Trixie had pulled her hands away from Mart and was anxiously undoing and re-doing the end of her long braid.  The tears were falling freely now.  “All Maddie wanted to do was say goodbye… to tell them how much she loved them.  They wouldn’t honor their mother’s dying wish.  And you all backed them up.”

They were stopped at the corner of Central Park West and 65th Street, and Trixie was feeling claustrophobic.  She yanked on the door handle and jumped out of the car, taking off at a brisk trot through Central Park.  Steven told Mart he would circle around the south end of the park and meet them back in the same spot.  Mart nodded his agreement and left the car to follow Trixie.  When he caught up with her she was leaning heavily against a tree, struggling to contain her sobs.  He approached cautiously, calling her name.

She whirled on him, eyes blazing.  “You weren’t there!” she yelled.  “All my life, despite every lecture, you were there.  But this time, I felt… condemned.  It was like you were saying I’d made the wrong choice.  But what was I supposed to do?  Abandon Maddie?  Like the rest of you did?  I couldn’t do that!”

Trixie was letting loose with years of pent-up feelings.  Her arms were flailing as she stumbled backward, staggering under the weight of her emotions.  Mart could do naught but stand and wait until she had let it out.  His heart was breaking for the pain she was suffering, but it could never get better until she let it go.

Sinking to her knees in the snow, Trixie choked on her sobs.  “I tried.  I tried as hard as I could, but I couldn’t do it alone.  It wasn’t enough.”

It took Mart a full minute to realize what Trixie meant by her last remark.  He saw his little sister, shattered and broken, the pieces of her heart shredded before him.  He knelt before her, needing to convey his presence through the warmth of human contact.  He placed a hand on either side of her face, gently wiping away her tears with his thumbs.

“Trixie, Maddie’s death was not your fault,” he assured her.

Her eyes pleaded for understanding and forgiveness.  “I did all I could.  I couldn’t help her.”

He pulled her to him and held her tight.  “Yes, you did.”

She shook her head against his chest.  “I didn’t save her.”

“Trix, saving her wasn’t your job.  She had a lot of highly skilled doctors for that, and even they couldn’t save her.  Your job was to love her and support her through her trials.  You did that, and then some.  You did your job, princess.”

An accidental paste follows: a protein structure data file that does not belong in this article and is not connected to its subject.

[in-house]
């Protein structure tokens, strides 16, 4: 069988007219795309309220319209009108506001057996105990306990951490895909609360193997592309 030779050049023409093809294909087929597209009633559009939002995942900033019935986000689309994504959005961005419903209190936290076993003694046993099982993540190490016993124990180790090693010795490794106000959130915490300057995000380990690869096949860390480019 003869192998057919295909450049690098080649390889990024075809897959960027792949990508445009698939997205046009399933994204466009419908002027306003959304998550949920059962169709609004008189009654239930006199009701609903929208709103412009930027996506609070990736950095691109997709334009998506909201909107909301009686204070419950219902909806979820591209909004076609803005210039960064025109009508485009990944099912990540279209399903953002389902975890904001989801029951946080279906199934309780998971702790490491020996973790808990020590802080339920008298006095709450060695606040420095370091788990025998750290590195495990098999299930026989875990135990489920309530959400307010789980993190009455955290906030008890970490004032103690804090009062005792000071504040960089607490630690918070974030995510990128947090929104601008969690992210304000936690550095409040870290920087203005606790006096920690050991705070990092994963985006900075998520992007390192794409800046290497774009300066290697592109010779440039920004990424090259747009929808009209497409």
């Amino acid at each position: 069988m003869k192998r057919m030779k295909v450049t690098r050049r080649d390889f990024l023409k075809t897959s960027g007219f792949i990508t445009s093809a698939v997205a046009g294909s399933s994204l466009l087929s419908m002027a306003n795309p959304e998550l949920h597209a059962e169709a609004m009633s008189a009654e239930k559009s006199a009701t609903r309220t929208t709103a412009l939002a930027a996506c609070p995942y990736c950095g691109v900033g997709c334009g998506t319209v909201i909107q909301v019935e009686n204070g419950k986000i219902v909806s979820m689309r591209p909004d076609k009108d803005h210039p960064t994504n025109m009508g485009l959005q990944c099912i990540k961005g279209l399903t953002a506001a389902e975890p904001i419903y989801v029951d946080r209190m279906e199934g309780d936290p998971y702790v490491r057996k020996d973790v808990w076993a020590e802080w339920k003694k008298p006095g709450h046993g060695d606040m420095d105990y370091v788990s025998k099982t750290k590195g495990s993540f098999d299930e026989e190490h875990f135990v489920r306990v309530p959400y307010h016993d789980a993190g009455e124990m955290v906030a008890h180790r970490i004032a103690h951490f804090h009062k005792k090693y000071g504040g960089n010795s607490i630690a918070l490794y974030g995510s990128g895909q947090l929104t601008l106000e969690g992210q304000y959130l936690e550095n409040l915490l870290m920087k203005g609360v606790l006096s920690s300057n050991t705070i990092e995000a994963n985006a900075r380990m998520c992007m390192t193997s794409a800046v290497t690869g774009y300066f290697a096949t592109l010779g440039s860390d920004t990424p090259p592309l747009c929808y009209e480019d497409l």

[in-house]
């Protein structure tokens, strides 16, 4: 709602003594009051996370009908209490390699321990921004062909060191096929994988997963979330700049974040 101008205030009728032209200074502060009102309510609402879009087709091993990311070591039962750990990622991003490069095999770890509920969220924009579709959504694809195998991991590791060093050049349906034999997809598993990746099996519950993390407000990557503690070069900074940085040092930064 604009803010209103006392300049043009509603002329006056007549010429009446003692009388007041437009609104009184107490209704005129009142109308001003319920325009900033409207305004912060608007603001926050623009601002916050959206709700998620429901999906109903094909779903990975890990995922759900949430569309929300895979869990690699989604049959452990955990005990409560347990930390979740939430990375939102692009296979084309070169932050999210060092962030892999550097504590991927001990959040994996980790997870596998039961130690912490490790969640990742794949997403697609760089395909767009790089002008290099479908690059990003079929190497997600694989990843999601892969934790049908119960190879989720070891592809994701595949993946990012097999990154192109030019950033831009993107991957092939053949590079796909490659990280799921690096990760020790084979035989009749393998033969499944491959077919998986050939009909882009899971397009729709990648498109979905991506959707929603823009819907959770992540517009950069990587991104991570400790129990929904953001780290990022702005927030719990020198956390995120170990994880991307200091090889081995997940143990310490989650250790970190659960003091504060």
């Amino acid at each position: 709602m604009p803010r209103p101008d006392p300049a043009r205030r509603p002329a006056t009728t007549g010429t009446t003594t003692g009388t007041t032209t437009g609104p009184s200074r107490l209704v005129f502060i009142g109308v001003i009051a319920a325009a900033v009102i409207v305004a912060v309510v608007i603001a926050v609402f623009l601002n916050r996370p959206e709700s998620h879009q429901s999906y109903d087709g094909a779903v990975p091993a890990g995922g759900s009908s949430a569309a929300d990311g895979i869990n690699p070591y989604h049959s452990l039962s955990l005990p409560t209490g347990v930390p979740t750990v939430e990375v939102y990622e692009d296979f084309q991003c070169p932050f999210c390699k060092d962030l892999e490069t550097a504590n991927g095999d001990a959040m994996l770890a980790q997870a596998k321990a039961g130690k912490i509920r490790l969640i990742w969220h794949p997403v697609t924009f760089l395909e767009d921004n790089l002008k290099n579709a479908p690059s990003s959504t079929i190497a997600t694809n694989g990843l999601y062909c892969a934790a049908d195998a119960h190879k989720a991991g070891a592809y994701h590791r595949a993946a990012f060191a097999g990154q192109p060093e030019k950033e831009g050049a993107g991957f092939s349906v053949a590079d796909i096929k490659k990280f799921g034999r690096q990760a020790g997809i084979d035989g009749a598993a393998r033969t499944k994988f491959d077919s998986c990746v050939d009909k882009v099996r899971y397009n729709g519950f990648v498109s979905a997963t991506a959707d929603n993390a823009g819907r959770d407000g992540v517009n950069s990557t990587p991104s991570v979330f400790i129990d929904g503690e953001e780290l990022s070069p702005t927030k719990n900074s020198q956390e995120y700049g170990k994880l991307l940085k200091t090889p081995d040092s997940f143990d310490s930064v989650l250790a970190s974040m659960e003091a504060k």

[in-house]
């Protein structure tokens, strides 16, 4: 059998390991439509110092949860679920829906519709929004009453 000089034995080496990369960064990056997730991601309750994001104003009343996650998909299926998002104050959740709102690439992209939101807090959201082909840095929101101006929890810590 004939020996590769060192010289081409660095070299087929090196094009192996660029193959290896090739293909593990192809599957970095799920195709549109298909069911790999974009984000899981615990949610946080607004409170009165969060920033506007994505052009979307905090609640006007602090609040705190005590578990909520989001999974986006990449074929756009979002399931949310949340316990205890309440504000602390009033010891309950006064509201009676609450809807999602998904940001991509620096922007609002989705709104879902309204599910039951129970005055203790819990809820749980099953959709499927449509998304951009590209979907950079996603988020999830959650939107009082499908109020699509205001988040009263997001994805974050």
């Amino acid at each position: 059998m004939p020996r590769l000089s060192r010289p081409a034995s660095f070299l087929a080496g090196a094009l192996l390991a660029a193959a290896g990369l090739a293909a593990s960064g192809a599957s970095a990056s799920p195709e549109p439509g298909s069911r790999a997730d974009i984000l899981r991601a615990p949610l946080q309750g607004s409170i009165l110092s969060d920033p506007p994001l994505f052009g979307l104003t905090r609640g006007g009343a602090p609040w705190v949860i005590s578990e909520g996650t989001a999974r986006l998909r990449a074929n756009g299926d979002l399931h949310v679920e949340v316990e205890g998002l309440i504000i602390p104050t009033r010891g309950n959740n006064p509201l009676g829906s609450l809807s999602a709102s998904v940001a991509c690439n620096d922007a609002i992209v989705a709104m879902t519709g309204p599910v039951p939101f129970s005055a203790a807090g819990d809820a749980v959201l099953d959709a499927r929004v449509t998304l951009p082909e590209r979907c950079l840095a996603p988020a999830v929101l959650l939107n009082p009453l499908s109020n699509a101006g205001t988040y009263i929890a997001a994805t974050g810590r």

Trixie clung to him, crying hard.  She had needed for so very long for someone to tell her it was okay, that it wasn’t her fault.  Mart had found the wound that no one else could see, and had applied a healing salve.






Thursday, February 11, 1999

Chicago, Illinois


The alarm beeped on Dan’s wristwatch, breaking the spell that had fallen over the table as Mart told his story.  They quickly settled their bill and headed for their gate.  By the time they arrived, the airline had begun boarding first class passengers, so the young men went straight to their seats.  Once their carry-ons had been safely stowed in the overhead compartments, the two friends settled down to continue their conversation.

“What happened after that?” Dan asked, both eager and afraid to learn more.

Mart shrugged.  “I carried her back to the limo and took her home.  She cried until she fell asleep, and then I called Matt.  When I told him about our conversation, he got very upset.  I’m not sure if he was angrier with his kids or himself.  The fact that she’d gone nearly two years blaming herself for Maddie’s death, and he hadn’t even known it, hurt him.

“Anyway, he immediately arranged for grief counseling for her, and even promised to go with her.  He didn’t realize it, but he needed it too.  They’ve been going ever since.”

Mart shifted in his seat and sighed.  “She’s a mess.  When I got there she was off work.  Matt had made her stay home after Christmas.  When school started back up, she was still so… fragile.  She couldn’t handle classes and work yet.  She’s only been back to work about a week or so.  Now she’s swamped at work and feeling stressed from that.  And she has yet to see or talk to anyone other than Matt and me.”